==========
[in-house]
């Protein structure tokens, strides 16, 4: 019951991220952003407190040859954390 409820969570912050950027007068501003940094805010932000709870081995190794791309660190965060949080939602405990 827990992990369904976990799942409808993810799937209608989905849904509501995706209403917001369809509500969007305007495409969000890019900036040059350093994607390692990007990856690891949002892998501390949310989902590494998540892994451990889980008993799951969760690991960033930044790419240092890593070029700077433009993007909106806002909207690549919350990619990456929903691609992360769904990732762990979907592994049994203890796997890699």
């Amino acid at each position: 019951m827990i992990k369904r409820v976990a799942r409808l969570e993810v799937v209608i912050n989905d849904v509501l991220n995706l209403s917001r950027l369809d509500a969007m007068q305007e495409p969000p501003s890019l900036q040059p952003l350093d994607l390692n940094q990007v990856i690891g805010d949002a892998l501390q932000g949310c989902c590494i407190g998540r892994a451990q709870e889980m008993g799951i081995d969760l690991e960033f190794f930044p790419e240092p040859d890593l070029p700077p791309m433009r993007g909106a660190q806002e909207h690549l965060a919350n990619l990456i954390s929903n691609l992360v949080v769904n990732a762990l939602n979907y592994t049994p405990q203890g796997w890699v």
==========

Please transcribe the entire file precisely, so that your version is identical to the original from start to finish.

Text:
[in-house]
């Protein structure tokens, strides 16, 4: 019951991220952003407190040859954390 409820969570912050950027007068501003940094805010932000709870081995190794791309660190965060949080939602405990 827990992990369904976990799942409808993810799937209608989905849904509501995706209403917001369809509500969007305007495409969000890019900036040059350093994607390692990007990856690891949002892998501390949310989902590494998540892994451990889980008993799951969760690991960033930044790419240092890593070029700077433009993007909106806002909207690549919350990619990456929903691609992360769904990732762990979907592994049994203890796997890699």
């Amino acid at each position: 019951m827990i992990k369904r409820v976990a799942r409808l969570e993810v799937v209608i912050n989905d849904v509501l991220n995706l209403s917001r950027l369809d509500a969007m007068q305007e495409p969000p501003s890019l900036q040059p952003l350093d994607l390692n940094q990007v990856i690891g805010d949002a892998l501390q932000g949310c989902c590494i407190g998540r892994a451990q709870e889980m008993g799951i081995d969760l690991e960033f190794f930044p790419e240092p040859d890593l070029p700077p791309m433009r993007g909106a660190q806002e909207h690549l965060a919350n990619l990456i954390s929903n691609l992360v949080v769904n990732a762990l939602n979907y592994t049994p405990q203890g796997w890699v």